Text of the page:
“Sharad and Maran were very close, Saxena used to call him 'Kala'. But he was generally shy and would never speak out of turn. Inside his cabin, he would transform into a lion,” says the former employee. The break up By 2003, differences cropped up between Kumar and Maran too. “I vividly remember that it started as small arguments regarding the shareholding pattern, Sharad felt he was being short changed.Around 2005, one day he came to office and realized that his office cabin was closed and shifted to another building. His car too seemed to have gone. No one knew clearly what was happening, but the estrangement was evident,” says a former employee.

What started as a disagreement over allotment of shares later ballooned into a full blown war. In 2006, Sun TV Network decided to go public. The Maran brothers bought the stakes owned by the then Tamil Nadu Chief Minister M Karunanidhi and his wife Dayalu Ammal for Rs 100 crore. Sharad Kumar too exited Sun TV network just before this, giving away his shares. Unforeseen perhaps, but the decision to offload Karunanidhi’s family proved to be a costly decision for Kalanithi Maran. Karunanidhi’s son Alagiri and others managed to convince Karunanidhi that they were paid peanuts for the shares.

From 1993 to 2006 many publications, 33 channels and FM stations grew under the Sun umbrella, but actively aiding this growth was the DMK government. The monopoly of Sumangali Cable Vision, the cable network run by Marans, became absolute as the state government distributed 1.62 crore TV sets free of cost. The cable vision and the channels belonged to the Marans, the government provided TV sets. As the family split in 2006, a furious Karunanidhi decided to deliver a double blow. The DMK first mooted the idea of a state run cable network, to counter Sumangali cable vision. The family also started Kalaignar TV, and who else would Karunanidhi choose to head the brand new channel but Maran’s estranged friend Sharad Kumar. He took a large chunk of Sun employees with him, many from the core team. Saxena however stuck on.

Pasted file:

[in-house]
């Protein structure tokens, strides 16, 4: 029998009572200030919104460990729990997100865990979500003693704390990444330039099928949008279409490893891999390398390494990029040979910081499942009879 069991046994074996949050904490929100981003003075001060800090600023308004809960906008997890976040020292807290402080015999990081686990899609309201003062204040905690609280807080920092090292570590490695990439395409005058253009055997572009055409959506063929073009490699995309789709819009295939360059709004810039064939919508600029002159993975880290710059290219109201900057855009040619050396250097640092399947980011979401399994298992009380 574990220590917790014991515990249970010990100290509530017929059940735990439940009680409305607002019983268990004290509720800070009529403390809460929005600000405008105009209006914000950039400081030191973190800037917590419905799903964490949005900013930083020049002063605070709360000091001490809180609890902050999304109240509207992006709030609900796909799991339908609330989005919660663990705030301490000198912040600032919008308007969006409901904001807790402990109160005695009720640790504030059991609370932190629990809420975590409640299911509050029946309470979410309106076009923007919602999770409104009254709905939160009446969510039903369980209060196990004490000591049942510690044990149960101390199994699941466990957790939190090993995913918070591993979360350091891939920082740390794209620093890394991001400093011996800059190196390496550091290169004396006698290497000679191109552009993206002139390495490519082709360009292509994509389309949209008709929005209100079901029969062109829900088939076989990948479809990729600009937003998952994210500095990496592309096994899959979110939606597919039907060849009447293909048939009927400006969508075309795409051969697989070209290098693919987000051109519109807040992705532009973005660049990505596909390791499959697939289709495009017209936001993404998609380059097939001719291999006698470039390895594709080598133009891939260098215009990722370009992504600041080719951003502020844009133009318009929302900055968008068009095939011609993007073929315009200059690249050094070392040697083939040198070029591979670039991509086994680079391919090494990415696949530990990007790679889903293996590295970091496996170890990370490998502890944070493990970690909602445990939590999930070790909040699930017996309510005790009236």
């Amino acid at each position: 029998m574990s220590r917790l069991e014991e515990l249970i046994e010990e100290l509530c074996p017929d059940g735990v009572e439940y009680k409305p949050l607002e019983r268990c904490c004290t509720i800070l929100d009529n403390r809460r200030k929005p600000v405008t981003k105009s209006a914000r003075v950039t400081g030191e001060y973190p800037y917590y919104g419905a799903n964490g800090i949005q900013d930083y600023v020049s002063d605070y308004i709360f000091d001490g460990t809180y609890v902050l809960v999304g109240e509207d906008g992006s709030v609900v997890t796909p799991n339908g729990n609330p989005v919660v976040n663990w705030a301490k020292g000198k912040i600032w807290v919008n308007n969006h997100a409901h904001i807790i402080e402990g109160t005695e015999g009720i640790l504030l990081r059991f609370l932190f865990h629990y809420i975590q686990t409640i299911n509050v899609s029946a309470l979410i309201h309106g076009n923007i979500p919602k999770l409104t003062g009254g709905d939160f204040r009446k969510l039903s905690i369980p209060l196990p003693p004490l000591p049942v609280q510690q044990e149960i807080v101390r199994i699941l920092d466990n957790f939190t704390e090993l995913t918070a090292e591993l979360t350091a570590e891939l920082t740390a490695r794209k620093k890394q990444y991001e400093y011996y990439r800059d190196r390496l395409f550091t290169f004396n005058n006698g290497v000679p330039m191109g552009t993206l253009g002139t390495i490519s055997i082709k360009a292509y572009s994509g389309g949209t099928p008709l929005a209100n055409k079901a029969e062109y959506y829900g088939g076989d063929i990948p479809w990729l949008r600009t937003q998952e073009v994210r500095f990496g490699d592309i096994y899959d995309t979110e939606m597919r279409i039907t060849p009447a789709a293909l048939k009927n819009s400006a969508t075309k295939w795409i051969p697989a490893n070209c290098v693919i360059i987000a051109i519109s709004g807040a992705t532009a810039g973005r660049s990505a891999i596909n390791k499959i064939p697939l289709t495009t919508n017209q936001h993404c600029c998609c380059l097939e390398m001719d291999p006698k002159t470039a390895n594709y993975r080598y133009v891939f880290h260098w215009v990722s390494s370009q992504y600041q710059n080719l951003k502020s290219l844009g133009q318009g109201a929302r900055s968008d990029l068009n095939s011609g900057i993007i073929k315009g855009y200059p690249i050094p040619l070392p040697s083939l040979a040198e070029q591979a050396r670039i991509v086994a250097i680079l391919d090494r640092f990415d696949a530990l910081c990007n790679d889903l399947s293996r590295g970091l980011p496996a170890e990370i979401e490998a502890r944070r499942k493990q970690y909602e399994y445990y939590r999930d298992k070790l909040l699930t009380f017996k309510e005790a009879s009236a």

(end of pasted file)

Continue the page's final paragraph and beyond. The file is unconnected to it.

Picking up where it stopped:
From 2007 to 2011, the journey was precarious for Maran’s media business in Tamil Nadu. The relation with Karunanidhi’s family was restored, but it was not as strong as earlier. Sharad Kumar had by then firmly become an enemy to the Marans, but Saxena climbed the ladder in Sun Network. He was made COO of Sun Pictures, a film distribution and production studio set up in 2008. The company soon became a formidable force in the Tamil film industry buying rights of almost every big ticket project and distributing low budget movies. Slowly, Saxena was also gaining reputation of being a tough nut, sometimes accused of using unflattering ways to force producers to sell titles.

The cookie started to crumble in April 2011, when former friend Sivasankaran registered a complaint with CBI that he was being pressurized to sell Aircel. In June 2011, Saxena was arrested on charges of cheating a film distributor TS Selvaraj to the tune of Rs. 82.53 lakh. First arrested on a complaint by a Salem-based film distributor, later two more cases were lodged against him. “But it was later in October 2011 when CBI raided the Marans that they had a fall out with Saxena. They suspected him of misappropriating money. Soon, he too left the company,” says a Sun employee. Things became precarious for Sharad Kumar too. His association with Kalaignar TV cost Kumar dearly. He is now facing charges of money laundering and criminal conspiracy in the 2g-scam.

With a BJP-lead government at the centre and Jayalalithaa as the Chief Minister of Tamil Nadu, the Marans are politically weak. And with several cases against their businesses, their financial stronghold is also showing signs of loosening. Marans could be left without their 100 plus crore house, from where the alleged cables were laid, and their swanky, state-of-the-art office in Chennai's up market MRC Nagar. But the brothers are not to brazen it out and it will be interesting to see how the Marans will pave their way out of present woes, or not.